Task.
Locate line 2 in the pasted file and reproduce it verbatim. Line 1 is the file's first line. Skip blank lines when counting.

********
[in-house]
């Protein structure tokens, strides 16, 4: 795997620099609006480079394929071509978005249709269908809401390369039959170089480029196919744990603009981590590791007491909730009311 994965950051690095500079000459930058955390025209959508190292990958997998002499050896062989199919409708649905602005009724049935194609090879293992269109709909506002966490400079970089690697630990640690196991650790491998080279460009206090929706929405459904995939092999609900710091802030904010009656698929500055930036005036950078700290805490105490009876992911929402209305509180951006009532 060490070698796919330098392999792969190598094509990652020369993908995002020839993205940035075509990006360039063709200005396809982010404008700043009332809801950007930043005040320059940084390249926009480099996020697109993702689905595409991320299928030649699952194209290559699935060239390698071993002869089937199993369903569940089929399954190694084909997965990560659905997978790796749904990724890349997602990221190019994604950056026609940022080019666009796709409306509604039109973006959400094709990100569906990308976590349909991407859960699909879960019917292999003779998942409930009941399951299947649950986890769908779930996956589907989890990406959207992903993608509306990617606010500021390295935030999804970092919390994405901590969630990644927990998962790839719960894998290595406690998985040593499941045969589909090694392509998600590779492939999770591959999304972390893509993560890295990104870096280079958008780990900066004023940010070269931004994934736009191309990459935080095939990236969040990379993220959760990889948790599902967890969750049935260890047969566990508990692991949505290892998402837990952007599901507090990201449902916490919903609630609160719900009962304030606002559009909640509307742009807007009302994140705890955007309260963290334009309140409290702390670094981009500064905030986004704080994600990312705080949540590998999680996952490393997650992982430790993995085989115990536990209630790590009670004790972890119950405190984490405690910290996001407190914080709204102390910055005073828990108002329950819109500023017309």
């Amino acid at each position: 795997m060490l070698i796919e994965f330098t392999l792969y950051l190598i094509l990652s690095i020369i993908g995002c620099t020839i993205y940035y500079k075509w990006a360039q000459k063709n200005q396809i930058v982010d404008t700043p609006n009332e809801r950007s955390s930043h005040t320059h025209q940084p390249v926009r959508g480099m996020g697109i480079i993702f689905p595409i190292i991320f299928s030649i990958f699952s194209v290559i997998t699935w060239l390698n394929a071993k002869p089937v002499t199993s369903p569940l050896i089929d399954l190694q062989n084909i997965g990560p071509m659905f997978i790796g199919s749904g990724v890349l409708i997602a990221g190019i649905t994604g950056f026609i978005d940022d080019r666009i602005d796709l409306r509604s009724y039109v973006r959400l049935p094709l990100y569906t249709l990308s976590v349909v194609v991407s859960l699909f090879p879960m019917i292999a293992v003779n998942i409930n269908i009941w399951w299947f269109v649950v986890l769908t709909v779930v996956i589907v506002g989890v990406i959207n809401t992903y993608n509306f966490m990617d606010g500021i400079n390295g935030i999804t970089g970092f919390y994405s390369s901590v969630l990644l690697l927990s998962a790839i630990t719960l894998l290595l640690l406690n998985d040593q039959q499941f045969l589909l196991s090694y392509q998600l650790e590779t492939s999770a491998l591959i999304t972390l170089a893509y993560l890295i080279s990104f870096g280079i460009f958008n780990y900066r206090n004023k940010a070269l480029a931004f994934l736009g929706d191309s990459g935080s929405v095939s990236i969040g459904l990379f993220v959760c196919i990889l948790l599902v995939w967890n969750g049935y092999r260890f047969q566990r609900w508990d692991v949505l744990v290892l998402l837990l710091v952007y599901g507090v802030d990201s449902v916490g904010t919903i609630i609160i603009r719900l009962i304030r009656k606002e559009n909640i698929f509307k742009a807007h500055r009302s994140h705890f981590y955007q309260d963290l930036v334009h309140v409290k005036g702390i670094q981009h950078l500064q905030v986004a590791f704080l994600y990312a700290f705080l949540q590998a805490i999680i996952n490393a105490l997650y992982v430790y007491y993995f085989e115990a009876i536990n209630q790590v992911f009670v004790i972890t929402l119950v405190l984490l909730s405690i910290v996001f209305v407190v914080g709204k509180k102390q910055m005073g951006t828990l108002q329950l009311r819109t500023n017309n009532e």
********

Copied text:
């Protein structure tokens, strides 16, 4: 795997620099609006480079394929071509978005249709269908809401390369039959170089480029196919744990603009981590590791007491909730009311 994965950051690095500079000459930058955390025209959508190292990958997998002499050896062989199919409708649905602005009724049935194609090879293992269109709909506002966490400079970089690697630990640690196991650790491998080279460009206090929706929405459904995939092999609900710091802030904010009656698929500055930036005036950078700290805490105490009876992911929402209305509180951006009532 060490070698796919330098392999792969190598094509990652020369993908995002020839993205940035075509990006360039063709200005396809982010404008700043009332809801950007930043005040320059940084390249926009480099996020697109993702689905595409991320299928030649699952194209290559699935060239390698071993002869089937199993369903569940089929399954190694084909997965990560659905997978790796749904990724890349997602990221190019994604950056026609940022080019666009796709409306509604039109973006959400094709990100569906990308976590349909991407859960699909879960019917292999003779998942409930009941399951299947649950986890769908779930996956589907989890990406959207992903993608509306990617606010500021390295935030999804970092919390994405901590969630990644927990998962790839719960894998290595406690998985040593499941045969589909090694392509998600590779492939999770591959999304972390893509993560890295990104870096280079958008780990900066004023940010070269931004994934736009191309990459935080095939990236969040990379993220959760990889948790599902967890969750049935260890047969566990508990692991949505290892998402837990952007599901507090990201449902916490919903609630609160719900009962304030606002559009909640509307742009807007009302994140705890955007309260963290334009309140409290702390670094981009500064905030986004704080994600990312705080949540590998999680996952490393997650992982430790993995085989115990536990209630790590009670004790972890119950405190984490405690910290996001407190914080709204102390910055005073828990108002329950819109500023017309």